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The Whys of Taxes

Theme 2: Taxes in U.S. HistoryLesson 1: Evolution of Taxation in the Constitution


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Time Frame

One to four hours

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Curriculum Area(s)

  • Civics/Government
  • History/Social Studies
  • Economics
  • Technology
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To give students an overview of the role and purpose of taxes in American history

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Students will be able to

  • identify the goals of creating taxes.
  • identify different types of taxes implemented by the U.S. government.
  • explain the origins of the federal income tax.
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American lawmakers have always worked to balance three goals in the process of creating taxes-to build revenue, to influence people's spending habits, and to be fair to all taxpayers. Below is an overview of the evolution of taxes in the U.S. Constitution.


The writers of the Articles of Confederation did not support a strong federal government. Only state governments had the power to tax, and they had to turn over tax revenues to the federal government. The Constitution gave the federal government new, stronger powers to tax citizens directly. Taxes were in the form of tariffs and excise taxes, providing the federal government with ample revenue for many years. These types of taxes can be considered regressive, because people with lower incomes had to pay a higher percentage of their income than did people with higher incomes.


During the Civil War, the federal government required more revenue than tariffs and excise taxes could provide. A tax on income was established during the Civil War and was abolished after the war.


Because of industrialization and modernization, many people gained huge fortunes that were not taxed in any way. A tax on income was intended to make the system of taxation more equal. The ratification of the Sixteenth Amendment in 1913 gave Congress the right to collect income taxes. Now, people with higher incomes paid more in taxes than those with lower incomes. This form of taxation is known as a progressive tax.

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Key Terms

excise tax

A tax on the sale or use of specific products or transactions.

progressive tax

A tax that takes a larger percentage of income from high-income groups than from low-income groups.

regressive tax

A tax that takes a larger percentage of income from low-income groups than from high-income groups.


The income the nation collects from taxes.


A tax on products imported from foreign countries.

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Opening the Lesson

Ask students what they know about the role of taxes in American history. Show students the Slide Show: Theme 2 Overview: Taxes in U.S. History. Review the key terms with students.

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Developing the Lesson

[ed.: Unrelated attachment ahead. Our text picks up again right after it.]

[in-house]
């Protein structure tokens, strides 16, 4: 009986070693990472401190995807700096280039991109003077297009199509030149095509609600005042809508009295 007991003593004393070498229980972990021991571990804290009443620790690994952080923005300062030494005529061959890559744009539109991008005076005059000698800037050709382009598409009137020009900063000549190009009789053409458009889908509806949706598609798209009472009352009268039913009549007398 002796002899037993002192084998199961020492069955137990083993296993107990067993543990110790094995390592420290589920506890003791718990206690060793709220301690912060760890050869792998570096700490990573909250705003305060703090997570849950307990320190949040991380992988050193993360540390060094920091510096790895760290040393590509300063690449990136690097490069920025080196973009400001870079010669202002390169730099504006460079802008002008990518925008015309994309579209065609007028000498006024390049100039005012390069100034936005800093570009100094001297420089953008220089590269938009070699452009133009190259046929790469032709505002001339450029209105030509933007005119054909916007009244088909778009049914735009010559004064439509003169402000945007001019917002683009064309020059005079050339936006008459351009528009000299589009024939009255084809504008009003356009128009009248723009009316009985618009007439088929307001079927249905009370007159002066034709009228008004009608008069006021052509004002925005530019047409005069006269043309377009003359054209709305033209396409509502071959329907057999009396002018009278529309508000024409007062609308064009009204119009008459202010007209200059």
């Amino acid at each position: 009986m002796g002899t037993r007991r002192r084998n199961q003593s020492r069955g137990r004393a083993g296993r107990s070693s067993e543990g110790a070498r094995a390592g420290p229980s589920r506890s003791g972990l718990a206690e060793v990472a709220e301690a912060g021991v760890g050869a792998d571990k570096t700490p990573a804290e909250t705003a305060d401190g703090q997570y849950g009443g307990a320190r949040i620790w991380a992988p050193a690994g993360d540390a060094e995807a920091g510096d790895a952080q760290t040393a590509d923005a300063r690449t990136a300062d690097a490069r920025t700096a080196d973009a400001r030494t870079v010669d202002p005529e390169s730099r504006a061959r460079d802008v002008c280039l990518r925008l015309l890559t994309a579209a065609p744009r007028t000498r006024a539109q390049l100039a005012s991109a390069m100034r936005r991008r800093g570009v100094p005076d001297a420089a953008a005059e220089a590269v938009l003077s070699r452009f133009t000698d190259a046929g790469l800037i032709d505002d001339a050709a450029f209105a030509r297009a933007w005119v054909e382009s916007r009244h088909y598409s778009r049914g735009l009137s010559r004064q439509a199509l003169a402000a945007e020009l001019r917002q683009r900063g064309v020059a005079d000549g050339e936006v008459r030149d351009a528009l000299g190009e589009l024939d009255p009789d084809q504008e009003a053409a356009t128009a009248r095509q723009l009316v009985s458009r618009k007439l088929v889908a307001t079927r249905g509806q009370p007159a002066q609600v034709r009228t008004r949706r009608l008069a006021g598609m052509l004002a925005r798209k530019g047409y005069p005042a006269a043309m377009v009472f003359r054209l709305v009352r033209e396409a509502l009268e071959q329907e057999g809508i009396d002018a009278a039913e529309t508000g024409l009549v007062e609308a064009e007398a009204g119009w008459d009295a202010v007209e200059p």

Distribute Info Sheet 1: Evolution of Taxation to students. Explain that the current system of taxation in the U.S. has developed over the course of more than two hundred years. Lawmakers continually change and fine-tune the system. Ask students to identify the kinds of taxes the government implemented in each time period. (tariffs, excise taxes, income tax). Ask students to think of arguments for and against taxation. (Answers will vary.)

Online Activity

Direct students to Student Lesson: Evolution of Taxation in the Constitution. Have students complete one or more of the following activities:

Activity 1: Taxation and the U.S. Constitution-Compare the powers of taxation granted by the Articles of Confederation and the Constitution.

Activity 2: Historical Views of Taxation-Discover how the colonists and Civil War Americans viewed taxes.

Activity 3: Tax Your Memory-Is your memory taxed? Play this game of concentration to find out.

Print Activity

Print Worksheet: The Goals Behind Taxes and distribute it to students.

Worksheet Solutions: The Goals Behind Taxes

Classroom Activity

Print and distribute Info Sheet 2: Excerpts from Federalist Paper No. 30 by Alexander Hamilton and Info Sheet 3: Excerpts from Anti-Federalist Letter by Richard Henry Lee.

Have students read and compare the reasons for and against granting the federal government the power to tax as argued by Federalist Alexander Hamilton and Anti-Federalist Richard Lee. Challenge students to identify each writer's main points. Invite students to act out a mock debate between Hamilton and Lee.

  • (Students should identify the following points: Hamilton believed that giving the federal government the power to raise and collect taxes would provide revenue to the nation and promote stability, efficiency, and trust within the nation and among nations in the international community. Lee objected to the federal power to tax because he believed that federal laws would cancel state laws. He also thought that the national government lacked the means to collect taxes efficiently and that corruption was a possibility.)
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Concluding the Lesson

Have students discuss the advantages and disadvantages of the federal government's power to raise and collect taxes. Ask students to use Info Sheet 1: Evolution of Taxation to give a brief chronology of taxes in the United States and to identify the three goals lawmakers must meet when creating taxes. (build revenue, influence spending habits, be fair to all taxpayers)

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